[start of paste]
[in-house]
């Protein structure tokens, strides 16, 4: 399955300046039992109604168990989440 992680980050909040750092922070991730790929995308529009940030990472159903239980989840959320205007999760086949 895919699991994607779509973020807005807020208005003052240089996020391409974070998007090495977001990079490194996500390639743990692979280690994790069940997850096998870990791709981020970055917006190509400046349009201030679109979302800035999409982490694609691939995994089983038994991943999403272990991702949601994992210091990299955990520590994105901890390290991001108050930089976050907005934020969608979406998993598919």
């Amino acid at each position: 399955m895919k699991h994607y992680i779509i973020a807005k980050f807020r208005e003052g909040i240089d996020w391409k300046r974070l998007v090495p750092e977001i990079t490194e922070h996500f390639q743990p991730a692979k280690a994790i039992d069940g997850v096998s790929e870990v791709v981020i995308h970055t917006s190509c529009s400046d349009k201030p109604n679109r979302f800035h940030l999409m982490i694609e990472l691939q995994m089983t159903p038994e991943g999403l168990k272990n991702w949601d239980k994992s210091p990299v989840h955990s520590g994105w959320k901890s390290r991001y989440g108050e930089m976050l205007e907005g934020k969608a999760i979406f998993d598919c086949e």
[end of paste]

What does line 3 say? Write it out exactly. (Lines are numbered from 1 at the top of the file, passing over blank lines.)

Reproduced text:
């Amino acid at each position: 399955m895919k699991h994607y992680i779509i973020a807005k980050f807020r208005e003052g909040i240089d996020w391409k300046r974070l998007v090495p750092e977001i990079t490194e922070h996500f390639q743990p991730a692979k280690a994790i039992d069940g997850v096998s790929e870990v791709v981020i995308h970055t917006s190509c529009s400046d349009k201030p109604n679109r979302f800035h940030l999409m982490i694609e990472l691939q995994m089983t159903p038994e991943g999403l168990k272990n991702w949601d239980k994992s210091p990299v989840h955990s520590g994105w959320k901890s390290r991001y989440g108050e930089m976050l205007e907005g934020k969608a999760i979406f998993d598919c086949e």